Cecilia Rouse, a leading scholar of the economics of labor and education, serves as the dean of the Woodrow Wilson School of Public and International Affairs. In addition to spending more than two decades on the faculty, Rouse was a member of President Barack Obama’s Council of Economic Advisers from 2009 to 2011. PAW spoke to Rouse about the evolving representation of women in economics.
In a recent Washington Post article, you argued that one of the reasons for the underrepresentation of women in economics was due to a lack of role models. Can you elaborate?
Well, because of the historical lack of representation of women, and I would say lack of representation of minorities as well, in economics, one factor in women deciding to become economists, or at least especially economists at the highest level, is just they can’t see it. They don’t necessarily see people like themselves who are interested in similar topics — not that all women are interested in the same topics — but just see that in this largely male-dominated field that women can have a voice, too.
Now, I’m somebody that’s had role models that are men, so I don’t think women can only have women as role models. But I think for some, that can really make a difference.
What other factors might contribute to the disparity?
I think a lot of people are not exposed to economics, in high school, early on. I think this is changing. I think that the kinds of stereotypes of what an economist does may not appeal to many women. Very stereotypical comment, I should be flogging myself, but I think especially as economists have gotten better about encroaching on other fields and have shown that you can apply economic theory and economic techniques to a lot of interesting questions including education, health care, labor economics, which really was pioneered by Gary Becker [’51], a man who was applying it to labor and education and the family. But to show that you can use economics in these many different areas opened it up to many people, not just women, but others who weren’t just interested in going to Wall Street and making a lot of money.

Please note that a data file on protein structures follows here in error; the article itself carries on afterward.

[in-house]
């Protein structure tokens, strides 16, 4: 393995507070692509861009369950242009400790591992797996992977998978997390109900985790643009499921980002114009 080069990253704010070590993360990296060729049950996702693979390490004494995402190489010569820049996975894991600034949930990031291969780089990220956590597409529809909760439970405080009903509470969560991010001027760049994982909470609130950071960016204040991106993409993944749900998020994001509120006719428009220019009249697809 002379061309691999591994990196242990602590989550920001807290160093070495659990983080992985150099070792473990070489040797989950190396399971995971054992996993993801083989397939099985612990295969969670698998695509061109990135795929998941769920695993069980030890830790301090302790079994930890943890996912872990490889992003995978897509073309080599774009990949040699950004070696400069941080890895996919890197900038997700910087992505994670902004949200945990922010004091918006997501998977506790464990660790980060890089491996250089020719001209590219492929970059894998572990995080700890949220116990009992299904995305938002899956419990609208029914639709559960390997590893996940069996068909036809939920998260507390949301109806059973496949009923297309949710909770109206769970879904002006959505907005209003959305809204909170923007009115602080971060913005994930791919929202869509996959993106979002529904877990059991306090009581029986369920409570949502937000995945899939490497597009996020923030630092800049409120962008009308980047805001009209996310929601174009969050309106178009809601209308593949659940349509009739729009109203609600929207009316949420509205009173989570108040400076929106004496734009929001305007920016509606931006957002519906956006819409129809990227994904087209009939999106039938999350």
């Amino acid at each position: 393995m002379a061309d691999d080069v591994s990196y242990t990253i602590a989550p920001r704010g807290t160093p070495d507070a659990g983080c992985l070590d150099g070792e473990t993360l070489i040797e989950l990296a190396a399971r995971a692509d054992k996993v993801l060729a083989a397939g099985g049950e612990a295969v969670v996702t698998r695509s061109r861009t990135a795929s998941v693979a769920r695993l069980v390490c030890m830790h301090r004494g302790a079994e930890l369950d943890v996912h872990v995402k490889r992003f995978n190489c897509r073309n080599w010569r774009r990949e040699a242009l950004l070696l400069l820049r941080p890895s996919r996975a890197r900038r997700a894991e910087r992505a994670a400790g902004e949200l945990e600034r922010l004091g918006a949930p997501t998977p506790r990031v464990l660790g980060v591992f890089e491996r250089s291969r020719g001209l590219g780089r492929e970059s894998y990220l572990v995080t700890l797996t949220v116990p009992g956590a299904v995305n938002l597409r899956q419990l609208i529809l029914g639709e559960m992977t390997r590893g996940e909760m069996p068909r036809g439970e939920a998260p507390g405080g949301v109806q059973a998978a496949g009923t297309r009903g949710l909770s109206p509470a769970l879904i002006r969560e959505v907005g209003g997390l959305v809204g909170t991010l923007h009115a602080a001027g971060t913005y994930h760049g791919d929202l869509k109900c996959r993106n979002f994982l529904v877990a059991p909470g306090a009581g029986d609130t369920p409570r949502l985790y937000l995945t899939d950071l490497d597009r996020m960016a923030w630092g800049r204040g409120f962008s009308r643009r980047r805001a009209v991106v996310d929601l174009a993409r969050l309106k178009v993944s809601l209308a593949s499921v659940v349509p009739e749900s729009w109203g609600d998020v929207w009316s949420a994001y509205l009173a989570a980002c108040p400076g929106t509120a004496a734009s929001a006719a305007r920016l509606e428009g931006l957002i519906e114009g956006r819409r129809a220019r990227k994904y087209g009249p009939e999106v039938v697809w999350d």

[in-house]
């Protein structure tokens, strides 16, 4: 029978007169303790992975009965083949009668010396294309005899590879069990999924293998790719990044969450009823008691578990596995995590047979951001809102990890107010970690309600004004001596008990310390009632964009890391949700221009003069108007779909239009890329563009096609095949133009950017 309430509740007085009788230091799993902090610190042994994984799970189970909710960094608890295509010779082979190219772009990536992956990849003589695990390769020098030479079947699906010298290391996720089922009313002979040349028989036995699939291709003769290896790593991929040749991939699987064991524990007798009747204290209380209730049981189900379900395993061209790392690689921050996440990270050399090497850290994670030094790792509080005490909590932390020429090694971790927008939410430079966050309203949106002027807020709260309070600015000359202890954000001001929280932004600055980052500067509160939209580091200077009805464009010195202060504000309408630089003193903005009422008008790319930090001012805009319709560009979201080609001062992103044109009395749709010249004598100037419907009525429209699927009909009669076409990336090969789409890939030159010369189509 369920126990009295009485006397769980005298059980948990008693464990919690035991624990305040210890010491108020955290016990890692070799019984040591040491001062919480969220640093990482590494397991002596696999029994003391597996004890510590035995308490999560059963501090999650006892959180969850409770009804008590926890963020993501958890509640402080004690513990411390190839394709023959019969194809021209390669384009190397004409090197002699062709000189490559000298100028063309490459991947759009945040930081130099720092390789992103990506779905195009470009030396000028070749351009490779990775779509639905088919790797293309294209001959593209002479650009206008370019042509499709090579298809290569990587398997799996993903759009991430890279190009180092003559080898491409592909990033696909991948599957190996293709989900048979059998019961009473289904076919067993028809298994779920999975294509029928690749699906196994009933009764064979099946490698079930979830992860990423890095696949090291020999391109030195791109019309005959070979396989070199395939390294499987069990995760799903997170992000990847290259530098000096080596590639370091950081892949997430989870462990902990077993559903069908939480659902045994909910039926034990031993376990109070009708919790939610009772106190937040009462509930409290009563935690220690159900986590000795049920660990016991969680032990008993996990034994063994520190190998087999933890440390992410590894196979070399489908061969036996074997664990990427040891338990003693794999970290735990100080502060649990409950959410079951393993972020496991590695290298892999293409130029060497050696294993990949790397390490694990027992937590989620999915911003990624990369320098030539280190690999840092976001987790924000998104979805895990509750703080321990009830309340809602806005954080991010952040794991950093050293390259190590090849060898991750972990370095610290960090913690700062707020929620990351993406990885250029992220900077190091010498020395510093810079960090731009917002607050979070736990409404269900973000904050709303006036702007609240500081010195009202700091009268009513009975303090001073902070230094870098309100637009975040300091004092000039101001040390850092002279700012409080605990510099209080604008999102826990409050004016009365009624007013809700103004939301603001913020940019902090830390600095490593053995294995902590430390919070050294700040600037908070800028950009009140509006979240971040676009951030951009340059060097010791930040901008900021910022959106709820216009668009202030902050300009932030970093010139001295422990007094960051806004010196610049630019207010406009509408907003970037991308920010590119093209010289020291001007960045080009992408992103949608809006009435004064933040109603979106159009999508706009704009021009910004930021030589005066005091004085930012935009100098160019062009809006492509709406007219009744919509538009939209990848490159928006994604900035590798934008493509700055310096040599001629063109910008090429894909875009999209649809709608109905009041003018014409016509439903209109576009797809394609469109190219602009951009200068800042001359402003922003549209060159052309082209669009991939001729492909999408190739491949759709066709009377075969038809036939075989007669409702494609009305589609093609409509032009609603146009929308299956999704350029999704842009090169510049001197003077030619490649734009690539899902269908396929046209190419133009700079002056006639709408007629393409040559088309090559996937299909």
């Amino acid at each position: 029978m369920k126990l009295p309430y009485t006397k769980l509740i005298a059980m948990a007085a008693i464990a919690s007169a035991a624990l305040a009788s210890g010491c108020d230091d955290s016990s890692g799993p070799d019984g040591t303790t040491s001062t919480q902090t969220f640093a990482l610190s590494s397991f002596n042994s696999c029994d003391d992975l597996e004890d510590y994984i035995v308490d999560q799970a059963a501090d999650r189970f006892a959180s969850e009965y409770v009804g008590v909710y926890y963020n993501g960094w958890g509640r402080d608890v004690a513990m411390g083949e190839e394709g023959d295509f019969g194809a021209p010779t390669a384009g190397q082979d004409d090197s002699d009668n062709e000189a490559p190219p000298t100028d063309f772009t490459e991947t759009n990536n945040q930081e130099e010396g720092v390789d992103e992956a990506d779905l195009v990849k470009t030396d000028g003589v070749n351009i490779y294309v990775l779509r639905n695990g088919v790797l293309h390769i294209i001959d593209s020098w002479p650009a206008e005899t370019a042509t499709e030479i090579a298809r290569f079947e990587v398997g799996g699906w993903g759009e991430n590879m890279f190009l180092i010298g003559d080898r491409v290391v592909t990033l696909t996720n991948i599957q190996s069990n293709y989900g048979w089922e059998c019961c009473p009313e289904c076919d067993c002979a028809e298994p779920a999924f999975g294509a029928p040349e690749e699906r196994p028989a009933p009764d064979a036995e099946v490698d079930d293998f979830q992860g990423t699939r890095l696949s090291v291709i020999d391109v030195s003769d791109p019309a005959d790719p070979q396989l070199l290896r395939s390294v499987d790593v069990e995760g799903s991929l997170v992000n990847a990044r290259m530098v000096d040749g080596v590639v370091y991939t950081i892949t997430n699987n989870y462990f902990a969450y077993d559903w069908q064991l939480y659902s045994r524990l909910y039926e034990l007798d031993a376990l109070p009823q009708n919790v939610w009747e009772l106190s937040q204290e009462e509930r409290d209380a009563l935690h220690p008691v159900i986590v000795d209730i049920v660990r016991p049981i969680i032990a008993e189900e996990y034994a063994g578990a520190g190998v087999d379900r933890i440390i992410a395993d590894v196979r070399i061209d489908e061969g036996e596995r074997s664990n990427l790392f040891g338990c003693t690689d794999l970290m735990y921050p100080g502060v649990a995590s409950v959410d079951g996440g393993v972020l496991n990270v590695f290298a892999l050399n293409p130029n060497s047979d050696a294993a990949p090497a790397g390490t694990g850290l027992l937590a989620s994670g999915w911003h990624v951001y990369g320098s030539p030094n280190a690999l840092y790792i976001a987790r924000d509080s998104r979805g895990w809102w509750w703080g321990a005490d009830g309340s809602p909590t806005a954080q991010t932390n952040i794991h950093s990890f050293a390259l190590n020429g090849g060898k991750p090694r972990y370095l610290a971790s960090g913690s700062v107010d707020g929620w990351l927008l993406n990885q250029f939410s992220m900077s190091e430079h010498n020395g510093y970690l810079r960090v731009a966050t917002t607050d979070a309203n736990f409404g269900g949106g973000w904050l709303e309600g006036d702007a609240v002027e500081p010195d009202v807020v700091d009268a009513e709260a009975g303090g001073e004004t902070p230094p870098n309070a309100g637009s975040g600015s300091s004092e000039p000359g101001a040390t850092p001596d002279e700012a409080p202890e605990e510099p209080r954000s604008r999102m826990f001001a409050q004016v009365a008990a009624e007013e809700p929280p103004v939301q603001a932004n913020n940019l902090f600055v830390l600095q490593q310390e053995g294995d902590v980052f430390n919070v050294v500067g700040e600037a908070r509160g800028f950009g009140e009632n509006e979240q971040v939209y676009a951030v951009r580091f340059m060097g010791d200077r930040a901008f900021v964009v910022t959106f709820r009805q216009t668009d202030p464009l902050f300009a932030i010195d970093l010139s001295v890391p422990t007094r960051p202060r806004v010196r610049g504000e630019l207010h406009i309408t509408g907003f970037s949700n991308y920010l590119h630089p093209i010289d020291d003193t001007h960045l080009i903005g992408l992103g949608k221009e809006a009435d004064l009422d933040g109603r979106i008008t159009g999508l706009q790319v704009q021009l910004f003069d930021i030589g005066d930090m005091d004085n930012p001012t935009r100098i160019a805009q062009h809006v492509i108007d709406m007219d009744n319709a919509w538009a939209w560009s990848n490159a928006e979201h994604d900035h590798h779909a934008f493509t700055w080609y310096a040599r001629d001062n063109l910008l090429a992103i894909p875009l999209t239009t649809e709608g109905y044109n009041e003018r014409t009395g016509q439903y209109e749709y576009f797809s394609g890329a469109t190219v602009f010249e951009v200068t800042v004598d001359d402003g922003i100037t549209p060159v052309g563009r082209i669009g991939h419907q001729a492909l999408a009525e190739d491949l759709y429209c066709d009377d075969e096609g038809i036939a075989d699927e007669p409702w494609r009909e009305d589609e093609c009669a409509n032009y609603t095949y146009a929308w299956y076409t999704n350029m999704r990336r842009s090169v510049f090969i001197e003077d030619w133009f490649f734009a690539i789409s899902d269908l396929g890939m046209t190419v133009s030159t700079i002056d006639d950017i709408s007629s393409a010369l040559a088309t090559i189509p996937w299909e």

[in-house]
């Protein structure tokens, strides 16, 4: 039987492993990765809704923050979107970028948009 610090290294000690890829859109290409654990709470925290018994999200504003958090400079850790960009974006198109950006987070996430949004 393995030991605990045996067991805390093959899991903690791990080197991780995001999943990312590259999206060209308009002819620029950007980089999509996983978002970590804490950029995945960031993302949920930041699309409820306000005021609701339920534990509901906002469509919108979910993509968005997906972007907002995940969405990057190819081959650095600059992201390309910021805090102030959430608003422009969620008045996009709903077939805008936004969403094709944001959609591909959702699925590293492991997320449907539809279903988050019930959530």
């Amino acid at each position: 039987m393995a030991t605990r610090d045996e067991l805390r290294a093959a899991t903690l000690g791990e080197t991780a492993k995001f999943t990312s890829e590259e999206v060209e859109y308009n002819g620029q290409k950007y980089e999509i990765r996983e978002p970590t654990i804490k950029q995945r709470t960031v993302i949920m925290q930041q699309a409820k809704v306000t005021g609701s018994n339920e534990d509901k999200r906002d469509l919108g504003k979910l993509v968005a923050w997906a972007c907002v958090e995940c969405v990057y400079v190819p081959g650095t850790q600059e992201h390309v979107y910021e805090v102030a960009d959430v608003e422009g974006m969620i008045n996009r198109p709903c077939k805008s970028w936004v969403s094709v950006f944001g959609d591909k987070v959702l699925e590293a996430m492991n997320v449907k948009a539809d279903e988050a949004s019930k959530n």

Janet Yellen took office earlier this month as Federal Reserve chair. How might her selection by President Obama affect these discussions on women in economics?
Well, they are impacting [these discussions] because people are having them again. Going back to the stereotypes — and this goes back to why role models can make a difference — Janet Yellen’s persona, she’s very accomplished as an economist, many people argue that on the Federal Reserve Board … her record is much stronger than those of the men. And yet many people in the press didn’t think she was as commanding. … The person I think of is Paul Volcker [’49], who is a very commanding presence; Janet Yellen is much smaller and doesn’t come across [in the same way], and yet she’s whip smart, knows her field, and will do a phenomenal job at the Fed. … You don’t have to look and walk the same way, and yet you can still do it!
With more women seeking a Ph.D. in economics, what factors account for a glass ceiling that results in so few women in positions at the highest levels?
They call that the leaky pipeline. So, one thing that’s hard to disentangle is if we look at the number of women who are in graduate school today compared to the number of tenured women, is it that there are many fewer tenured women because many women dropped out along the way or because there were many fewer women in graduate school back when the women of tenured age were in graduate school. So it’s a little bit of both. Some of it is what they would say is a cohort effect. … As we’re making progress, naturally there will be more women at the tenured ranks and at the highest levels.
That said, I think that people have identified certain points where women make different decisions. Out of graduate school, we see that more women may be more likely to consider jobs outside of the academy, which in my book if you’re using your economic skills in other areas, that is fine. But then along the tenure track, one of the challenges, as one economist put it: The tenure track coincides with the mommy track. There can be big decisions about family versus work. I think it’s very possible to do both, but when one is untenured … it’s a little harder to juggle a family. Once you have tenure, there’s almost no better job for balancing family and career. But before tenure, it’s more treacherous, and yet those are the times when many people are trying to start a family.
— Interview conducted and condensed by Claire Nuchtern ’15